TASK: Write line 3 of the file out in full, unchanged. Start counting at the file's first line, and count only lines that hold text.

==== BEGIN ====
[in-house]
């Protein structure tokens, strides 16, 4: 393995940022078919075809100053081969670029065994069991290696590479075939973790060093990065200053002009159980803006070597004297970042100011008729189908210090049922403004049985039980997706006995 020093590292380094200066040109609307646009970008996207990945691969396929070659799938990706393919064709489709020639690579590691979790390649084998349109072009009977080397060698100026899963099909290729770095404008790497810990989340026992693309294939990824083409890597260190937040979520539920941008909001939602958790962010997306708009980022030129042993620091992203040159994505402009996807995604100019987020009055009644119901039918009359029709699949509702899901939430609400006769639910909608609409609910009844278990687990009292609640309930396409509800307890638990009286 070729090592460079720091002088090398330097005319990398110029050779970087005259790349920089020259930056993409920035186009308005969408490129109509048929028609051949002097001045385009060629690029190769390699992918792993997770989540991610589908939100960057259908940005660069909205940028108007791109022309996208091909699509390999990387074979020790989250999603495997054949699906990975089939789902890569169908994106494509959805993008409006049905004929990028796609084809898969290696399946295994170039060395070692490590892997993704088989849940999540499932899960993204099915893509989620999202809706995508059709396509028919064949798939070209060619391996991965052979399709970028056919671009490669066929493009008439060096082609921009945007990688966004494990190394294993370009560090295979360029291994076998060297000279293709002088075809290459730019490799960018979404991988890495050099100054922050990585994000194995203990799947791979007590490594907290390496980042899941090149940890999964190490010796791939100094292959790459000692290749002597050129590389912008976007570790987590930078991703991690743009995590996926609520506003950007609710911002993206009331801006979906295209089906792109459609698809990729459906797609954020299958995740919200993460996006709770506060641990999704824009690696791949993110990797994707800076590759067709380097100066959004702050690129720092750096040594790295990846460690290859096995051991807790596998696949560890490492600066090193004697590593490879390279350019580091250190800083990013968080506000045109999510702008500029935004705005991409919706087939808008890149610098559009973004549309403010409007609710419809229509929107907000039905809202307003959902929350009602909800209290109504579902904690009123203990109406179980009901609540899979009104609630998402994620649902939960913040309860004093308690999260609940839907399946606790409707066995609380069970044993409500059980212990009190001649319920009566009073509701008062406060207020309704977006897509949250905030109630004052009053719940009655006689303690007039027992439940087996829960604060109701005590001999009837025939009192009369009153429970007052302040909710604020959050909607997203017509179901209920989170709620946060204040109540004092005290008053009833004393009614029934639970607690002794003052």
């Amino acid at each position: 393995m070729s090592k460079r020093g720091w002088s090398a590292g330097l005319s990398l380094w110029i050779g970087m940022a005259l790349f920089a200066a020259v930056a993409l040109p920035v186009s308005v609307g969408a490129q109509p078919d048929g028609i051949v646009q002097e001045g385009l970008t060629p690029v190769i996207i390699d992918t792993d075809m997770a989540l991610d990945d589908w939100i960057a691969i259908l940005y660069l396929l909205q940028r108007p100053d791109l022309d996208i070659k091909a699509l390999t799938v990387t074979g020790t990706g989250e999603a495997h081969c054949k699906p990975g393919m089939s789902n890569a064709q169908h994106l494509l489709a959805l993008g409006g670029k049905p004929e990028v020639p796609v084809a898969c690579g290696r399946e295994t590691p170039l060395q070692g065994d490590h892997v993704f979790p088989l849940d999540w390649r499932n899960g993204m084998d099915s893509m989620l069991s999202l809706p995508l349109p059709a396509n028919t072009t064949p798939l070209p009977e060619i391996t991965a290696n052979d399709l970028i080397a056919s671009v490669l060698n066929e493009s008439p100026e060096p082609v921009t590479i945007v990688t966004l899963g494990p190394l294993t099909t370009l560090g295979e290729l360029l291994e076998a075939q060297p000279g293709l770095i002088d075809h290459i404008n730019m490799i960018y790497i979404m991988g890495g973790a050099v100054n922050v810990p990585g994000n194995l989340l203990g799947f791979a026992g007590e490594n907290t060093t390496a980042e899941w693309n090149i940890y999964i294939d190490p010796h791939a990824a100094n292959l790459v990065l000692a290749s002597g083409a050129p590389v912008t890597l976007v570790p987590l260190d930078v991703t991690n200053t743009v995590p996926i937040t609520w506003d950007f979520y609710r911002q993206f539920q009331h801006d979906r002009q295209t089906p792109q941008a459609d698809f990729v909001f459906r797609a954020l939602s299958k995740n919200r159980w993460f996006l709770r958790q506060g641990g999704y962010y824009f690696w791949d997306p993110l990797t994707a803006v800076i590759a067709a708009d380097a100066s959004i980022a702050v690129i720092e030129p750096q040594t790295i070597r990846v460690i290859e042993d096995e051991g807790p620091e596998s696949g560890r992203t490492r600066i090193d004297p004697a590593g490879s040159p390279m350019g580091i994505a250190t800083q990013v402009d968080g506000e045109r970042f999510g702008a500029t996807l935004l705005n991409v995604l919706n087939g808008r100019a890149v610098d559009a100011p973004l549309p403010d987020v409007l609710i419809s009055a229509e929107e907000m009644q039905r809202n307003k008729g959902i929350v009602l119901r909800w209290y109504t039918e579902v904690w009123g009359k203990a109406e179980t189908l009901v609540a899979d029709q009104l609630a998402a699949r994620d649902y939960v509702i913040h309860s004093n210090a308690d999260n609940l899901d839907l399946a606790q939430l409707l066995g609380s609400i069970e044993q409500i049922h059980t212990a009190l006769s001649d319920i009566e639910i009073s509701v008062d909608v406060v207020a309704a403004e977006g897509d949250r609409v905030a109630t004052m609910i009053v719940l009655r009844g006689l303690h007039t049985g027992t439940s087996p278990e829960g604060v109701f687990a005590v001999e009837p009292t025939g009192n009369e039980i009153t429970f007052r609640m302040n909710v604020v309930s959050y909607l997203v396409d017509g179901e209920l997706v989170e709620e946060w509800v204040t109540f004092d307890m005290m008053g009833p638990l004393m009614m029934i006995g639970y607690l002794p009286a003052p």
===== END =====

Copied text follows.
């Amino acid at each position: 393995m070729s090592k460079r020093g720091w002088s090398a590292g330097l005319s990398l380094w110029i050779g970087m940022a005259l790349f920089a200066a020259v930056a993409l040109p920035v186009s308005v609307g969408a490129q109509p078919d048929g028609i051949v646009q002097e001045g385009l970008t060629p690029v190769i996207i390699d992918t792993d075809m997770a989540l991610d990945d589908w939100i960057a691969i259908l940005y660069l396929l909205q940028r108007p100053d791109l022309d996208i070659k091909a699509l390999t799938v990387t074979g020790t990706g989250e999603a495997h081969c054949k699906p990975g393919m089939s789902n890569a064709q169908h994106l494509l489709a959805l993008g409006g670029k049905p004929e990028v020639p796609v084809a898969c690579g290696r399946e295994t590691p170039l060395q070692g065994d490590h892997v993704f979790p088989l849940d999540w390649r499932n899960g993204m084998d099915s893509m989620l069991s999202l809706p995508l349109p059709a396509n028919t072009t064949p798939l070209p009977e060619i391996t991965a290696n052979d399709l970028i080397a056919s671009v490669l060698n066929e493009s008439p100026e060096p082609v921009t590479i945007v990688t966004l899963g494990p190394l294993t099909t370009l560090g295979e290729l360029l291994e076998a075939q060297p000279g293709l770095i002088d075809h290459i404008n730019m490799i960018y790497i979404m991988g890495g973790a050099v100054n922050v810990p990585g994000n194995l989340l203990g799947f791979a026992g007590e490594n907290t060093t390496a980042e899941w693309n090149i940890y999964i294939d190490p010796h791939a990824a100094n292959l790459v990065l000692a290749s002597g083409a050129p590389v912008t890597l976007v570790p987590l260190d930078v991703t991690n200053t743009v995590p996926i937040t609520w506003d950007f979520y609710r911002q993206f539920q009331h801006d979906r002009q295209t089906p792109q941008a459609d698809f990729v909001f459906r797609a954020l939602s299958k995740n919200r159980w993460f996006l709770r958790q506060g641990g999704y962010y824009f690696w791949d997306p993110l990797t994707a803006v800076i590759a067709a708009d380097a100066s959004i980022a702050v690129i720092e030129p750096q040594t790295i070597r990846v460690i290859e042993d096995e051991g807790p620091e596998s696949g560890r992203t490492r600066i090193d004297p004697a590593g490879s040159p390279m350019g580091i994505a250190t800083q990013v402009d968080g506000e045109r970042f999510g702008a500029t996807l935004l705005n991409v995604l919706n087939g808008r100019a890149v610098d559009a100011p973004l549309p403010d987020v409007l609710i419809s009055a229509e929107e907000m009644q039905r809202n307003k008729g959902i929350v009602l119901r909800w209290y109504t039918e579902v904690w009123g009359k203990a109406e179980t189908l009901v609540a899979d029709q009104l609630a998402a699949r994620d649902y939960v509702i913040h309860s004093n210090a308690d999260n609940l899901d839907l399946a606790q939430l409707l066995g609380s609400i069970e044993q409500i049922h059980t212990a009190l006769s001649d319920i009566e639910i009073s509701v008062d909608v406060v207020a309704a403004e977006g897509d949250r609409v905030a109630t004052m609910i009053v719940l009655r009844g006689l303690h007039t049985g027992t439940s087996p278990e829960g604060v109701f687990a005590v001999e009837p009292t025939g009192n009369e039980i009153t429970f007052r609640m302040n909710v604020v309930s959050y909607l997203v396409d017509g179901e209920l997706v989170e709620e946060w509800v204040t109540f004092d307890m005290m008053g009833p638990l004393m009614m029934i006995g639970y607690l002794p009286a003052p």